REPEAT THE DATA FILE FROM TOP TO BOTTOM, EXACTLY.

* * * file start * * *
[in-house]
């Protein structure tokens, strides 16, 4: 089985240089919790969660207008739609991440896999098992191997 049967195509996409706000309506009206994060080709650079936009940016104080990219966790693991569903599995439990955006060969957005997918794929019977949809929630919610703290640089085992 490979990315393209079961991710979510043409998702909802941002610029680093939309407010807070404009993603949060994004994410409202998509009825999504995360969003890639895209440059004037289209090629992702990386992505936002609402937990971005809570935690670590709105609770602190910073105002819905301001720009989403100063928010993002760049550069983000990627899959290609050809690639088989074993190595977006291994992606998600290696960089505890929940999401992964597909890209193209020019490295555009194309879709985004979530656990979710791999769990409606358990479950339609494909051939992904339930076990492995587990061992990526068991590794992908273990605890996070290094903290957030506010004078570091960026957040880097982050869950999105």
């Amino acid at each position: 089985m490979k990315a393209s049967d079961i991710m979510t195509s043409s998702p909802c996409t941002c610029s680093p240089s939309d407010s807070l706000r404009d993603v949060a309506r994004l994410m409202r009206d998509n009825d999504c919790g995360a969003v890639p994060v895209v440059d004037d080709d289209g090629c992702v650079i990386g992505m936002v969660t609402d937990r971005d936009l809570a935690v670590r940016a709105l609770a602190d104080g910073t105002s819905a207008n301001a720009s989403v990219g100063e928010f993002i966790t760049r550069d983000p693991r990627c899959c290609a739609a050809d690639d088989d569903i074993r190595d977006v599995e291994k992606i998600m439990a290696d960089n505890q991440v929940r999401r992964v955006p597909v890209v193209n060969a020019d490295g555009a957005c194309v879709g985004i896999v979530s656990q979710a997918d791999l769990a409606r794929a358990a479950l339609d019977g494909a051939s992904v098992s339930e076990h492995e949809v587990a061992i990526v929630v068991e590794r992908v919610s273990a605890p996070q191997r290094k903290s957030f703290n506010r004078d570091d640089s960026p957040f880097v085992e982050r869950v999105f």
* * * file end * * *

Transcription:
[in-house]
């Protein structure tokens, strides 16, 4: 089985240089919790969660207008739609991440896999098992191997 049967195509996409706000309506009206994060080709650079936009940016104080990219966790693991569903599995439990955006060969957005997918794929019977949809929630919610703290640089085992 490979990315393209079961991710979510043409998702909802941002610029680093939309407010807070404009993603949060994004994410409202998509009825999504995360969003890639895209440059004037289209090629992702990386992505936002609402937990971005809570935690670590709105609770602190910073105002819905301001720009989403100063928010993002760049550069983000990627899959290609050809690639088989074993190595977006291994992606998600290696960089505890929940999401992964597909890209193209020019490295555009194309879709985004979530656990979710791999769990409606358990479950339609494909051939992904339930076990492995587990061992990526068991590794992908273990605890996070290094903290957030506010004078570091960026957040880097982050869950999105």
């Amino acid at each position: 089985m490979k990315a393209s049967d079961i991710m979510t195509s043409s998702p909802c996409t941002c610029s680093p240089s939309d407010s807070l706000r404009d993603v949060a309506r994004l994410m409202r009206d998509n009825d999504c919790g995360a969003v890639p994060v895209v440059d004037d080709d289209g090629c992702v650079i990386g992505m936002v969660t609402d937990r971005d936009l809570a935690v670590r940016a709105l609770a602190d104080g910073t105002s819905a207008n301001a720009s989403v990219g100063e928010f993002i966790t760049r550069d983000p693991r990627c899959c290609a739609a050809d690639d088989d569903i074993r190595d977006v599995e291994k992606i998600m439990a290696d960089n505890q991440v929940r999401r992964v955006p597909v890209v193209n060969a020019d490295g555009a957005c194309v879709g985004i896999v979530s656990q979710a997918d791999l769990a409606r794929a358990a479950l339609d019977g494909a051939s992904v098992s339930e076990h492995e949809v587990a061992i990526v929630v068991e590794r992908v919610s273990a605890p996070q191997r290094k903290s957030f703290n506010r004078d570091d640089s960026p957040f880097v085992e982050r869950v999105f």